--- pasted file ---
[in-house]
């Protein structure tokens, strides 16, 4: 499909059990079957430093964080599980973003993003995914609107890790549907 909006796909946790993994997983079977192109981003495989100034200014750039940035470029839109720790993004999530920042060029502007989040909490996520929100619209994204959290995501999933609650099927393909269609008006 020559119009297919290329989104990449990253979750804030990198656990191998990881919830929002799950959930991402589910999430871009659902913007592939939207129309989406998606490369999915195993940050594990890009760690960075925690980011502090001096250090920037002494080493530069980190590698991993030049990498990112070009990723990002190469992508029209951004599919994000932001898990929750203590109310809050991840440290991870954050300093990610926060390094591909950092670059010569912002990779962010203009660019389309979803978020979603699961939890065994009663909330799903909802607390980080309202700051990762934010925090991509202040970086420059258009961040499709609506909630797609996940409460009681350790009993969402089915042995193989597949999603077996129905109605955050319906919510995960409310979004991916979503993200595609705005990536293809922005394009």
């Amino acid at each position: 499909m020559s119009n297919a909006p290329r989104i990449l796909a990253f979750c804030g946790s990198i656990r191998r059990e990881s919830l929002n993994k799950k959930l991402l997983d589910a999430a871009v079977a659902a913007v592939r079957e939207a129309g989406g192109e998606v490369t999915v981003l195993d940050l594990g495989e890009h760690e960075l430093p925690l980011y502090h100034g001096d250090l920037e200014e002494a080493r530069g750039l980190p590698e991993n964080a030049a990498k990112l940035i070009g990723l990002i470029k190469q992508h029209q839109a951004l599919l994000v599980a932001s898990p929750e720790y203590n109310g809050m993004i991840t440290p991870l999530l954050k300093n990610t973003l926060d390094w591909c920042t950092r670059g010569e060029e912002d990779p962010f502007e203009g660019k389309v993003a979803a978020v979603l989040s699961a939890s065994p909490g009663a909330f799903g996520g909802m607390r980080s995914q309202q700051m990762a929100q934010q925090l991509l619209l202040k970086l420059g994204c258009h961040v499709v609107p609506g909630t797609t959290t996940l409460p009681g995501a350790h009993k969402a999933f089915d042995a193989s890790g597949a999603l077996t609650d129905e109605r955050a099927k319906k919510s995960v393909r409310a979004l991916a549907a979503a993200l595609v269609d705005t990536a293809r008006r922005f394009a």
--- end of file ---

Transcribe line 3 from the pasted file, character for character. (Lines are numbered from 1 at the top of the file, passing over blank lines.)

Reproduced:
């Amino acid at each position: 499909m020559s119009n297919a909006p290329r989104i990449l796909a990253f979750c804030g946790s990198i656990r191998r059990e990881s919830l929002n993994k799950k959930l991402l997983d589910a999430a871009v079977a659902a913007v592939r079957e939207a129309g989406g192109e998606v490369t999915v981003l195993d940050l594990g495989e890009h760690e960075l430093p925690l980011y502090h100034g001096d250090l920037e200014e002494a080493r530069g750039l980190p590698e991993n964080a030049a990498k990112l940035i070009g990723l990002i470029k190469q992508h029209q839109a951004l599919l994000v599980a932001s898990p929750e720790y203590n109310g809050m993004i991840t440290p991870l999530l954050k300093n990610t973003l926060d390094w591909c920042t950092r670059g010569e060029e912002d990779p962010f502007e203009g660019k389309v993003a979803a978020v979603l989040s699961a939890s065994p909490g009663a909330f799903g996520g909802m607390r980080s995914q309202q700051m990762a929100q934010q925090l991509l619209l202040k970086l420059g994204c258009h961040v499709v609107p609506g909630t797609t959290t996940l409460p009681g995501a350790h009993k969402a999933f089915d042995a193989s890790g597949a999603l077996t609650d129905e109605r955050a099927k319906k919510s995960v393909r409310a979004l991916a549907a979503a993200l595609v269609d705005t990536a293809r008006r922005f394009a």